International Criminal Court – Pre-Trial Chamber I: Situation in the State of Palestine – 5 Feb. 2021

International Criminal Court – Statement of ICC Prosecutor, Fatou Bensouda, on the conclusion of the preliminary examination of the Situation in Palestine, and seeking a ruling on the scope of the Court’s territorial jurisdiction – 20 Dec. 2019

The Prosecutor v. Ali Muhammad

By: Jamie McLennan 

Impunity Watch Staff Writer

THE HAUGE, Netherlands – Ali Muhammad Ali Abd-Al-Rahman was transferred to the International Criminal Court’s custody on June 9th, 2020, after voluntarily surrendering himself in the Central African Republic. Ali Muhammad is the alleged leader of the Janjaweed, a militia civilian group in Africa.

Ali Muhammad Ali Abd-Al-Rahman at the ICC on October 8, 2020. Photo Courtesy of the ICC.

The first arrest warrant against him lists fifty criminal counts of alleged attacks against civilians in the towns of Kodoom, Bindisi, Mukjar and Arawala between August 2003 and March 2004. The alleged crimes include twenty-two counts of crimes against humanity, murder, forcible transfer of population, imprisonment, rape, torture, persecution and inhumane acts of inflicting serious bodily injury. The list continues with a total of fifty-three counts for his individual criminal responsibility for crimes against humanity allegedly committed in Sudan.

The ICC will not hear a case without the accused individual in custody and present at the hearings. At the time of arrest, there were 27 international warrants for Ali Muhammad that spanned from April 2007 to June 2020. After Ali Muhammad was placed in custody, the initial hearing was scheduled to take place on December 7th, 2020. However, the confirmation of charges has been delayed until February 22nd, 2021. The court reviewed each party’s stance, taking into account the fairness and efficiency of the court’s proceedings, the rights of the suspects and victims, and the overall safety and security of the proceedings moving forward. The prosecutor requested an extended timeline to collect more evidence against Ali Muhammad. After much consideration, the court determined that there should be a later date for the confirmation of charges and later deadlines for the disclosure of evidence by the prosecutor.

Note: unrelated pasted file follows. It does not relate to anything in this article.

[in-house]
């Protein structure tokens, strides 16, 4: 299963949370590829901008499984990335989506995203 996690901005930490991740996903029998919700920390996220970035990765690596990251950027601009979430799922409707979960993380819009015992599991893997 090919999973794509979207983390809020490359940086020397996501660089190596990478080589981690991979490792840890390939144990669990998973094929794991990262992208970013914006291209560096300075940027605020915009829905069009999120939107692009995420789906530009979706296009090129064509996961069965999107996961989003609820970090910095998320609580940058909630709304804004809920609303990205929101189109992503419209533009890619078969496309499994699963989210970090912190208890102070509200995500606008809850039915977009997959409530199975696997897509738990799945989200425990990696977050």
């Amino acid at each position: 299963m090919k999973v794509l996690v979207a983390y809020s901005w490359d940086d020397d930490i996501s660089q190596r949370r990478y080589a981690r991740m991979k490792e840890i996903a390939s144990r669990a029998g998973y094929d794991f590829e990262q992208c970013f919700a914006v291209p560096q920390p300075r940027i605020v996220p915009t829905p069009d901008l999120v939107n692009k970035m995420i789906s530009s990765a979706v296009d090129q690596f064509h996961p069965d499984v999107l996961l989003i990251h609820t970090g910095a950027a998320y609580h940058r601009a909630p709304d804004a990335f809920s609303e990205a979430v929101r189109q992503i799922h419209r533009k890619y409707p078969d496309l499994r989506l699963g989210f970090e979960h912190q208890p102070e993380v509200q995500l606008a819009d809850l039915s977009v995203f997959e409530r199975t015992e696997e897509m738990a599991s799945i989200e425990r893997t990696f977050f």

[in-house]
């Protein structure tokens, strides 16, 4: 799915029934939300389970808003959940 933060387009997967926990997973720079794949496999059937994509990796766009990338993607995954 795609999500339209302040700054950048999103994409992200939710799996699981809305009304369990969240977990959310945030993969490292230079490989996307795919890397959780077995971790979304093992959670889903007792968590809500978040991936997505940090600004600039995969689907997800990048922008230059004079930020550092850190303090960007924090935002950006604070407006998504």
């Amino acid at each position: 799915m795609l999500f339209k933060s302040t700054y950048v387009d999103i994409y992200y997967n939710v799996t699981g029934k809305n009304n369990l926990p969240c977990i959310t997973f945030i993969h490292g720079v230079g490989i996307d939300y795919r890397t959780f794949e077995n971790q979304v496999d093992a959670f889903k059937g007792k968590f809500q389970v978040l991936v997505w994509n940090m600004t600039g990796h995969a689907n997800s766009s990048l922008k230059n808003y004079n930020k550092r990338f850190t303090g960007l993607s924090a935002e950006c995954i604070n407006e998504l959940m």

The purpose of the confirmation of charges hearing is for the court to evaluate the evidence of the crimes to establish if there are substantial grounds to believe that the accused individual committed the alleged crimes. If the court believes that the evidence is sufficient, the case will then be transferred to the Trial Chamber, where the proceedings will move to the trial phase. Due to COVID-19, the ICC is using a web streaming service to broadcast all hearings with a thirty-minute delay for any private information that may need to be redacted.

For further information, please see:

International Criminal Court- Decision on the Prosecutor’s Request for Postponement- 2 Nov. 2020

International Criminal Court- Press Release- 2 Nov. 2020

International Criminal Court- Redacted First Warrant of Arrest- 27 April 2020

International Criminal Court- Redacted Second Warrant of Arrest- 11 June 2020